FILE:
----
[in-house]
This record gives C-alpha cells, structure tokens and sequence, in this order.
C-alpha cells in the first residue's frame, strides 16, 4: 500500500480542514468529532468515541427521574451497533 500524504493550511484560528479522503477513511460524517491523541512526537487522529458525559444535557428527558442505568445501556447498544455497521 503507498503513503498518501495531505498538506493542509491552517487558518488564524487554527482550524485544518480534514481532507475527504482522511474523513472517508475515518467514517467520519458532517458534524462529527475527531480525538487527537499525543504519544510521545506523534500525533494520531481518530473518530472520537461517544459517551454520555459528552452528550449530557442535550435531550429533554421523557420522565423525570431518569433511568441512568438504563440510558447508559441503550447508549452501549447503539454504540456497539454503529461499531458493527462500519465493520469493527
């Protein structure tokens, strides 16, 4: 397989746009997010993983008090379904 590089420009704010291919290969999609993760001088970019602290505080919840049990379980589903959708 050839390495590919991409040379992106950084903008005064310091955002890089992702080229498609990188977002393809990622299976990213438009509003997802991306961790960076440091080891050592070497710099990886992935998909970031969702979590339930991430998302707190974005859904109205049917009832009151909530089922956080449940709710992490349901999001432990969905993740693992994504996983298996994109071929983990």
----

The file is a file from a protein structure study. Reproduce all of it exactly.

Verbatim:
[in-house]
This record gives C-alpha cells, structure tokens and sequence, in this order.
C-alpha cells in the first residue's frame, strides 16, 4: 500500500480542514468529532468515541427521574451497533 500524504493550511484560528479522503477513511460524517491523541512526537487522529458525559444535557428527558442505568445501556447498544455497521 503507498503513503498518501495531505498538506493542509491552517487558518488564524487554527482550524485544518480534514481532507475527504482522511474523513472517508475515518467514517467520519458532517458534524462529527475527531480525538487527537499525543504519544510521545506523534500525533494520531481518530473518530472520537461517544459517551454520555459528552452528550449530557442535550435531550429533554421523557420522565423525570431518569433511568441512568438504563440510558447508559441503550447508549452501549447503539454504540456497539454503529461499531458493527462500519465493520469493527
């Protein structure tokens, strides 16, 4: 397989746009997010993983008090379904 590089420009704010291919290969999609993760001088970019602290505080919840049990379980589903959708 050839390495590919991409040379992106950084903008005064310091955002890089992702080229498609990188977002393809990622299976990213438009509003997802991306961790960076440091080891050592070497710099990886992935998909970031969702979590339930991430998302707190974005859904109205049917009832009151909530089922956080449940709710992490349901999001432990969905993740693992994504996983298996994109071929983990």